Rory (+2%): Sure, it was a deflating Sunday finish, as he shot his worst round of the week and got whipped by Fleetwood, but big picture he looked refreshed and built some momentum for the rest of his pre-Masters slate. That’s progress.

    Ken Duke (+1%): Looking ahead to the senior circuit, Duke, 48, still needs a place to play for the next few years. Hopefully a few sponsors saw what happened in Palm Springs, because his decision to sub in for an injured Corey Pavin for the second and third rounds – with nothing at stake but his amateur partner’s position on the leaderboard – was as selfless as it gets.


    Austin Cook (-1%): The 54-hole leader in the desert, he closed with 75 – the worst score of anyone inside the top 40. Oy.

    Phil (-2%): All of that pre-tournament optimism was tempered by the reality of his first missed cut to start the new year since 2009. Now ranked 45th in the world, his position inside the top 50 – a spot he’s occupied every week since November 1993 – is now in jeopardy.

    Careful What You Wish For (-3%): Today’s young players might (foolishly) wish they could have faced Woods in his prime, but they’ll at least get a sense this week of the spectacle he creates. Playing his first Tour event in a year, and following an encouraging warmup in the Bahamas, his mere presence at Torrey is sure to leave everyone else to grind in obscurity.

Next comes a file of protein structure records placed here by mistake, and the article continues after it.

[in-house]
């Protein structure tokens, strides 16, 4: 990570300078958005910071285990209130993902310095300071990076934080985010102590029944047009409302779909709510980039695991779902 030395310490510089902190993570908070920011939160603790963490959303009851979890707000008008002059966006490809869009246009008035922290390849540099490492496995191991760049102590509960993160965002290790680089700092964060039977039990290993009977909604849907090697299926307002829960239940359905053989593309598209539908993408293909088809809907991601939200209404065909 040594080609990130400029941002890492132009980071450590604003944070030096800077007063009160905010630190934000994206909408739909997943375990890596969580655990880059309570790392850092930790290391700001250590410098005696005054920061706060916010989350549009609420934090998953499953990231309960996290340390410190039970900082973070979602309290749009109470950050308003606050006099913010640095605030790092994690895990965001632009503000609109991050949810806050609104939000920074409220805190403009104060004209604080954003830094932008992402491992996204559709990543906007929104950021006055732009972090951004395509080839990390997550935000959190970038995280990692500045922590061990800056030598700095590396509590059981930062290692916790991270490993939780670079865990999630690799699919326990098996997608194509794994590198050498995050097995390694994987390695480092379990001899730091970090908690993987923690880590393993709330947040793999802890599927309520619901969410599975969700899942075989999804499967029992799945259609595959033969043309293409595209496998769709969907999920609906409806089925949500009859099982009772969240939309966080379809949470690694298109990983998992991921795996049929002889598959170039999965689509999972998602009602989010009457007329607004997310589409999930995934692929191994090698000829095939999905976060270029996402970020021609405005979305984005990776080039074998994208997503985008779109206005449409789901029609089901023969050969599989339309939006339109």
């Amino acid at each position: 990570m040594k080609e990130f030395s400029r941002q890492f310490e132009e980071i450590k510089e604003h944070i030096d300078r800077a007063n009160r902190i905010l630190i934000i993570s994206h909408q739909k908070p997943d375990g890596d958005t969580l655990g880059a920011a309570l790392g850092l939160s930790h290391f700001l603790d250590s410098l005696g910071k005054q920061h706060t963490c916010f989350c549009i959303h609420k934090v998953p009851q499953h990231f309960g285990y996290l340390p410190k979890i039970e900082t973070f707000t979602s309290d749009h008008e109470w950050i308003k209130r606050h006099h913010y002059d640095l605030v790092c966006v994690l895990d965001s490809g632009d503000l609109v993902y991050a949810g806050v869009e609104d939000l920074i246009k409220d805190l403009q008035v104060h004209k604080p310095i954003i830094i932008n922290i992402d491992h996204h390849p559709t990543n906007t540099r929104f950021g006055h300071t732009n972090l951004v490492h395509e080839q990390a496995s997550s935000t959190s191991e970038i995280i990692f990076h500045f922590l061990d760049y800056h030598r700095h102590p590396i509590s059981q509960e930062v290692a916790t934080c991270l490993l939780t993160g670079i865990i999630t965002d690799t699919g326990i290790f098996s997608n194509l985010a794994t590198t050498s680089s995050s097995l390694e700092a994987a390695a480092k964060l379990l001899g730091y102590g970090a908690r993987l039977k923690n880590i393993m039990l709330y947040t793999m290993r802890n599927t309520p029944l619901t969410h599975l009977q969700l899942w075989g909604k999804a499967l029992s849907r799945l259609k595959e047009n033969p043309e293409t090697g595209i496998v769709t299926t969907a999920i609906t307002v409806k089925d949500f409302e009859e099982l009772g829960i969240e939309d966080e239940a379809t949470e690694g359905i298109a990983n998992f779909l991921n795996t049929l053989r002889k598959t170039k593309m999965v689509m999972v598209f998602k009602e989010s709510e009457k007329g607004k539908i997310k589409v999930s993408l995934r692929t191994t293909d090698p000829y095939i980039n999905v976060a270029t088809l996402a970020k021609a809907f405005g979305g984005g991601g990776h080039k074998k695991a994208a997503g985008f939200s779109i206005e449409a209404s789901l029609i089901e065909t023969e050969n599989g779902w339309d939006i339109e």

Curtis Strange (-5%): The two-time U.S. Open champ took exception with the chummy nature of the CareerBuilder playoff, with Rahm and Andrew Landry chatting between shots. “Are you kidding me?” Strange tweeted. “Talking at all?” The quality of golf was superb, so clearly they didn’t need to give each other the silent treatment to summon their best.

    Brooks Koepka (-8%): A bummer, the 27-year-old heading to the DL just as he was starting to come into his own. The partially torn tendon in his left wrist is expected to knock him out of action until the Masters, but who knows how long it’ll take him to return to game shape.

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    What's in the bag: CareerBuilder winner Rahm

    By Golf Channel DigitalJanuary 22, 2018, 10:37 pm

    Jon Rahm defeated Andrew Landry in a playoff to earn his second PGA Tour title at the CareerBuilder Challenge. Here's what's in his bag:

    Driver: TaylorMade M4 (9.5 degrees), with Aldila Tour Green 75 TX shaft

    Fairway wood: TaylorMade M3 (19 degrees), with Aldila Tour Green 75 TX shaft